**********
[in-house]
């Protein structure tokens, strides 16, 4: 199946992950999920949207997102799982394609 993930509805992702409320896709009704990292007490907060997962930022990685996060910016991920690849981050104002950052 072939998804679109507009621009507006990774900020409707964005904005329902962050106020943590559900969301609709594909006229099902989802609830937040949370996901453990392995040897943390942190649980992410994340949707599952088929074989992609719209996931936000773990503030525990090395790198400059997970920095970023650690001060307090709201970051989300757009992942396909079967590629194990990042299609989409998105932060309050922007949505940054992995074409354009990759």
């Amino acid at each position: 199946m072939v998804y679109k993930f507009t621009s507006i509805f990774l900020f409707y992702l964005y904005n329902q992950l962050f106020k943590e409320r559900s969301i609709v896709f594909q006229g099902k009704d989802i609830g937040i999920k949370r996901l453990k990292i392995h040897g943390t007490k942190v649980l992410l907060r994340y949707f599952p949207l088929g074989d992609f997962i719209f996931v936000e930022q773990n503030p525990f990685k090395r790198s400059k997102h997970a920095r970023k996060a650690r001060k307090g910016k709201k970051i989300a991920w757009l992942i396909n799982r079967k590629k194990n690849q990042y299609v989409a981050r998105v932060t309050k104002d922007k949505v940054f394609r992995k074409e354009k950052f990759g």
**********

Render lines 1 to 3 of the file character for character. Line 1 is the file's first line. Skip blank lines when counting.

[in-house]
């Protein structure tokens, strides 16, 4: 199946992950999920949207997102799982394609 993930509805992702409320896709009704990292007490907060997962930022990685996060910016991920690849981050104002950052 072939998804679109507009621009507006990774900020409707964005904005329902962050106020943590559900969301609709594909006229099902989802609830937040949370996901453990392995040897943390942190649980992410994340949707599952088929074989992609719209996931936000773990503030525990090395790198400059997970920095970023650690001060307090709201970051989300757009992942396909079967590629194990990042299609989409998105932060309050922007949505940054992995074409354009990759």
């Amino acid at each position: 199946m072939v998804y679109k993930f507009t621009s507006i509805f990774l900020f409707y992702l964005y904005n329902q992950l962050f106020k943590e409320r559900s969301i609709v896709f594909q006229g099902k009704d989802i609830g937040i999920k949370r996901l453990k990292i392995h040897g943390t007490k942190v649980l992410l907060r994340y949707f599952p949207l088929g074989d992609f997962i719209f996931v936000e930022q773990n503030p525990f990685k090395r790198s400059k997102h997970a920095r970023k996060a650690r001060k307090g910016k709201k970051i989300a991920w757009l992942i396909n799982r079967k590629k194990n690849q990042y299609v989409a981050r998105v932060t309050k104002d922007k949505v940054f394609r992995k074409e354009k950052f990759g």